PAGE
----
Private Labels Make Noise, Creating Market Share Opportunity for Store Brands

With a shortage in household names, new retail opportunities abound

Many consumers are looking outside of their preferred brands just to ensure they have the product they need. Getty Images

Key Insight:

CPG favorites from Campbell’s soup to Charmin toilet paper have seen a sales surge during the pandemic as Americans spend more time in their kitchens and bathrooms.

Despite all the talk of shoppers seeking comfort and stability in major household brands, which have benefited from decades of advertising, lesser known private label lines have kept pace. From early March to early September, U.S. sales of big-name CPG products and their private label counterparts each increased 16% year over year, according to Nielsen. (In terms of total dollar amount, however, name brands remain more than four times larger than private labels.)

While it’s established that people sticking close to home has been a boon for the nation’s largest CPG manufacturers, signs suggest private label competitors are poised to profit even more in the coming months.

“Private label was already growing as a much bigger share of wallet than CPG brands,” Jason Goldberg, chief commerce strategy officer at Publicis Groupe, said of the time prior to Covid-19. Due to the outbreak, he explained, private labels’ gains are accelerating. “Five years of that trend happened in five minutes,” he said.

Retailers have noticed and are trying to grab the moment by promoting their in-house brands, which typically don’t receive much in terms of marketing investment.

Supermarket chain ShopRite, for instance, is currently running spots that debuted in November to support its relatively new Paperbird line of household products, which includes sponges, napkins and paper plates. Its campaign “Clean in Peace,” created by Kansas City, Mo.-based ad agency Barkley, involves an influencer program and visible takeovers of key commuter stations in states where ShopRites are located.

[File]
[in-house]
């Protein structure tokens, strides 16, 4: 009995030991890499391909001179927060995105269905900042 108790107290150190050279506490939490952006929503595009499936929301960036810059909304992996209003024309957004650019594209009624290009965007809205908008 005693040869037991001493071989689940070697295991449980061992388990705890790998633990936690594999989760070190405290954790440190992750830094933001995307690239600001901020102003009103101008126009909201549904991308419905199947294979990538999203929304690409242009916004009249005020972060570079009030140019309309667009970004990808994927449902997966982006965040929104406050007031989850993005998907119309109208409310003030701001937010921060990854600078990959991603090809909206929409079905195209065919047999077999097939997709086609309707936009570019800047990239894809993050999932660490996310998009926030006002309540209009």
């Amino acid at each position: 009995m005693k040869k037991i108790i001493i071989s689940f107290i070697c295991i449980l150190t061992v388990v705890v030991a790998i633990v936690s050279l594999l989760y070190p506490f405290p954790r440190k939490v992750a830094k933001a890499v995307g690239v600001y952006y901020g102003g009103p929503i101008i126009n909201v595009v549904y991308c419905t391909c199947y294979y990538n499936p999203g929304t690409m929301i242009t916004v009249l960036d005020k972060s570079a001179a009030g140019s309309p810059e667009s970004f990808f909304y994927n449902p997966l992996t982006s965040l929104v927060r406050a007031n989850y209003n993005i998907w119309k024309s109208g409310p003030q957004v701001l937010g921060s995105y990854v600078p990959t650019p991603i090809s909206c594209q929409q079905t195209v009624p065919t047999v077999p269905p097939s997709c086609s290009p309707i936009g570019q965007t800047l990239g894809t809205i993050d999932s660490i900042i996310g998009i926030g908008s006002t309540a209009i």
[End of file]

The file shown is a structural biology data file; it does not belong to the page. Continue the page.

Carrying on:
Laura Kind, vp of brand strategy at ShopRite parent Wakefern Food Corp., called it a “new approach” for the retailer. “We didn’t just treat this as a private label launch, but gave it the respect of the CPG brands we knew we were up against in consumers’ minds,” she said.

Kind noted that the initial idea behind the campaign was relevant last fall, but after months of quarantine, the message “rings even more true.”

While the early period of panic buying left shelves bare, shoppers had to experiment with substitutes they might have avoided in the past. Now, according to consulting firm Magid, more than four in five people who tried a private label product as an alternative during the early weeks of the pandemic say they’ve continued to buy it at least sometimes, even after the item they initially preferred became available again.

An asset private labels possess is that they tend to be cheaper. Nielsen numbers show that since the outbreak of Covid-19, the average unit price of private label items has been $3.09 compared to $3.55 for name brands. In a time when people are squeezed financially, it’s an obvious advantage. And it’s also beneficial for two of Kroger’s private labels, Simple Truth and Private Selection, with Kroger CEO Rodney McMullen noting during an earnings call that both product lines experienced double-digit growth in Q2.

Target also announced plans to add 600 more items, including dozens of premium offerings, to its food and beverage line Good & Gather, making it the retailer’s largest owned brand with nearly 2,000 products. Unveiled one year ago, the private label has already brought in more than $1 billion in sales. Target did not respond to a request for comment.

This story first appeared in the Sept. 28, 2020, issue of Adweek magazine. Click here to subscribe.
@hiebertpaul Paul Hiebert is a CPG reporter at Adweek, where he focuses on data-driven stories that help illustrate changes in consumer behavior and sentiment.